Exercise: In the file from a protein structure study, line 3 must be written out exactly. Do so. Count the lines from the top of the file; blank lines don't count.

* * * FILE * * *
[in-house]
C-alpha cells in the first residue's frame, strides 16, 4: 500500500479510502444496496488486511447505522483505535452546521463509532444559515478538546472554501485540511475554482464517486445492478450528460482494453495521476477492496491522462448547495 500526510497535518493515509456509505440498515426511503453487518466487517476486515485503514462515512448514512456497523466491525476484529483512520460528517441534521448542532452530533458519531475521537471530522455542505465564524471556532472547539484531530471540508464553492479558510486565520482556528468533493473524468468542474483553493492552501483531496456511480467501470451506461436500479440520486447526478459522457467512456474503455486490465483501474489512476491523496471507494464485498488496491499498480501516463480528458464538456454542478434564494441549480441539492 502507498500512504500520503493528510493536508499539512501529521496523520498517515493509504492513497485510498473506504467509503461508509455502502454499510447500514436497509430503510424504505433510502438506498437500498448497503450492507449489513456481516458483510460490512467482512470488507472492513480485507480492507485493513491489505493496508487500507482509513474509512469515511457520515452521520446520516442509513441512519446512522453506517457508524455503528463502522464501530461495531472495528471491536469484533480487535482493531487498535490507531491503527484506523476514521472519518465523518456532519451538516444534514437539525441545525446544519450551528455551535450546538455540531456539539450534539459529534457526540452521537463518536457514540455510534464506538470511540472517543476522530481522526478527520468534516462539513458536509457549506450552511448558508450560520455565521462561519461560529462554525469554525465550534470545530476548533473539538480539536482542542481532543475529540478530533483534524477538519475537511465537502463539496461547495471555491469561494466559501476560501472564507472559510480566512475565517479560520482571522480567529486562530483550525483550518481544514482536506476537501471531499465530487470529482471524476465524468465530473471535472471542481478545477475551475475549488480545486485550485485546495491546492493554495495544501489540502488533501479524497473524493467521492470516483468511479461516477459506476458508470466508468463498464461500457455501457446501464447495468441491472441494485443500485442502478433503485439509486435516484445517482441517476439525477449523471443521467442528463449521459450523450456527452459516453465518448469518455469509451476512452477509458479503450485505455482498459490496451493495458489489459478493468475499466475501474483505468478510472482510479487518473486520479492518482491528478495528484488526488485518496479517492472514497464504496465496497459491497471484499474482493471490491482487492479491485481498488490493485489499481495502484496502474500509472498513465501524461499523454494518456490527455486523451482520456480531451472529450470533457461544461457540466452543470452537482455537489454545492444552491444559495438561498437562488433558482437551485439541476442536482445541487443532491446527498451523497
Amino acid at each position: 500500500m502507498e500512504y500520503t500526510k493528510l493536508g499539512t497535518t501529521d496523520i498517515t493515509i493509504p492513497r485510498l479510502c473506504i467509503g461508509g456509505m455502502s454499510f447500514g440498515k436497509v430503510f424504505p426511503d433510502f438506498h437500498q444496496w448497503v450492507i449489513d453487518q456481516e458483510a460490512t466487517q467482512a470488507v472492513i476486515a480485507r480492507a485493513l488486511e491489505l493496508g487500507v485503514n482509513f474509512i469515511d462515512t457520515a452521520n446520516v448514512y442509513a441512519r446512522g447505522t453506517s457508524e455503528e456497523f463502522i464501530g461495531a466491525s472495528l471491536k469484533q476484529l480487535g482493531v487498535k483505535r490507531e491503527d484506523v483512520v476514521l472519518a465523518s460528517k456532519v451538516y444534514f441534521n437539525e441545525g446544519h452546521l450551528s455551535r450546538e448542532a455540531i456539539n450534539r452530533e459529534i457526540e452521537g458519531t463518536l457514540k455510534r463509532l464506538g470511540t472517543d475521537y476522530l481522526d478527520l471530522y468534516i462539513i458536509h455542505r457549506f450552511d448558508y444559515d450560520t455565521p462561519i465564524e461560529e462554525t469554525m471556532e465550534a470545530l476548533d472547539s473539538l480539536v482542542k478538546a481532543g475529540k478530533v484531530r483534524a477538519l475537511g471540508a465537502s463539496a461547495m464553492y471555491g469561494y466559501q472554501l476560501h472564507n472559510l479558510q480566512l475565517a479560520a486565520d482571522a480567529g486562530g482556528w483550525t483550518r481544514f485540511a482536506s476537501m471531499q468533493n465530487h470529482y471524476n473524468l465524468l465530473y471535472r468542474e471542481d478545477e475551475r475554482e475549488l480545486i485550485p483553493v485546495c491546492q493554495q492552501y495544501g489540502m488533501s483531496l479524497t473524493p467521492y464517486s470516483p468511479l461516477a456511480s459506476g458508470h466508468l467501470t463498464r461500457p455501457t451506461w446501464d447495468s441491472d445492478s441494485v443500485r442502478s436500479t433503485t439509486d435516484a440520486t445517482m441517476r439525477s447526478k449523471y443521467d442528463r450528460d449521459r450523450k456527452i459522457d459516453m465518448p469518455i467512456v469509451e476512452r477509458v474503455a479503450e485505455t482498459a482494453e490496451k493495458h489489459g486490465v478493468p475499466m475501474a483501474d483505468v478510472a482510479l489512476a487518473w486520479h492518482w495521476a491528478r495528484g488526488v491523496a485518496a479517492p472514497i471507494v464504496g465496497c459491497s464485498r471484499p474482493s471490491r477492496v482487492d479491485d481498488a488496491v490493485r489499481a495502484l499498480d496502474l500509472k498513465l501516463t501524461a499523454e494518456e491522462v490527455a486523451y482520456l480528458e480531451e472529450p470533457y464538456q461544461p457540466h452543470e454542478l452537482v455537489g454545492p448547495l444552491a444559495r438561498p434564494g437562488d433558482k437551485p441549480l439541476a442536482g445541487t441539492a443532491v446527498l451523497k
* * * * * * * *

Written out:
Amino acid at each position: 500500500m502507498e500512504y500520503t500526510k493528510l493536508g499539512t497535518t501529521d496523520i498517515t493515509i493509504p492513497r485510498l479510502c473506504i467509503g461508509g456509505m455502502s454499510f447500514g440498515k436497509v430503510f424504505p426511503d433510502f438506498h437500498q444496496w448497503v450492507i449489513d453487518q456481516e458483510a460490512t466487517q467482512a470488507v472492513i476486515a480485507r480492507a485493513l488486511e491489505l493496508g487500507v485503514n482509513f474509512i469515511d462515512t457520515a452521520n446520516v448514512y442509513a441512519r446512522g447505522t453506517s457508524e455503528e456497523f463502522i464501530g461495531a466491525s472495528l471491536k469484533q476484529l480487535g482493531v487498535k483505535r490507531e491503527d484506523v483512520v476514521l472519518a465523518s460528517k456532519v451538516y444534514f441534521n437539525e441545525g446544519h452546521l450551528s455551535r450546538e448542532a455540531i456539539n450534539r452530533e459529534i457526540e452521537g458519531t463518536l457514540k455510534r463509532l464506538g470511540t472517543d475521537y476522530l481522526d478527520l471530522y468534516i462539513i458536509h455542505r457549506f450552511d448558508y444559515d450560520t455565521p462561519i465564524e461560529e462554525t469554525m471556532e465550534a470545530l476548533d472547539s473539538l480539536v482542542k478538546a481532543g475529540k478530533v484531530r483534524a477538519l475537511g471540508a465537502s463539496a461547495m464553492y471555491g469561494y466559501q472554501l476560501h472564507n472559510l479558510q480566512l475565517a479560520a486565520d482571522a480567529g486562530g482556528w483550525t483550518r481544514f485540511a482536506s476537501m471531499q468533493n465530487h470529482y471524476n473524468l465524468l465530473y471535472r468542474e471542481d478545477e475551475r475554482e475549488l480545486i485550485p483553493v485546495c491546492q493554495q492552501y495544501g489540502m488533501s483531496l479524497t473524493p467521492y464517486s470516483p468511479l461516477a456511480s459506476g458508470h466508468l467501470t463498464r461500457p455501457t451506461w446501464d447495468s441491472d445492478s441494485v443500485r442502478s436500479t433503485t439509486d435516484a440520486t445517482m441517476r439525477s447526478k449523471y443521467d442528463r450528460d449521459r450523450k456527452i459522457d459516453m465518448p469518455i467512456v469509451e476512452r477509458v474503455a479503450e485505455t482498459a482494453e490496451k493495458h489489459g486490465v478493468p475499466m475501474a483501474d483505468v478510472a482510479l489512476a487518473w486520479h492518482w495521476a491528478r495528484g488526488v491523496a485518496a479517492p472514497i471507494v464504496g465496497c459491497s464485498r471484499p474482493s471490491r477492496v482487492d479491485d481498488a488496491v490493485r489499481a495502484l499498480d496502474l500509472k498513465l501516463t501524461a499523454e494518456e491522462v490527455a486523451y482520456l480528458e480531451e472529450p470533457y464538456q461544461p457540466h452543470e454542478l452537482v455537489g454545492p448547495l444552491a444559495r438561498p434564494g437562488d433558482k437551485p441549480l439541476a442536482g445541487t441539492a443532491v446527498l451523497k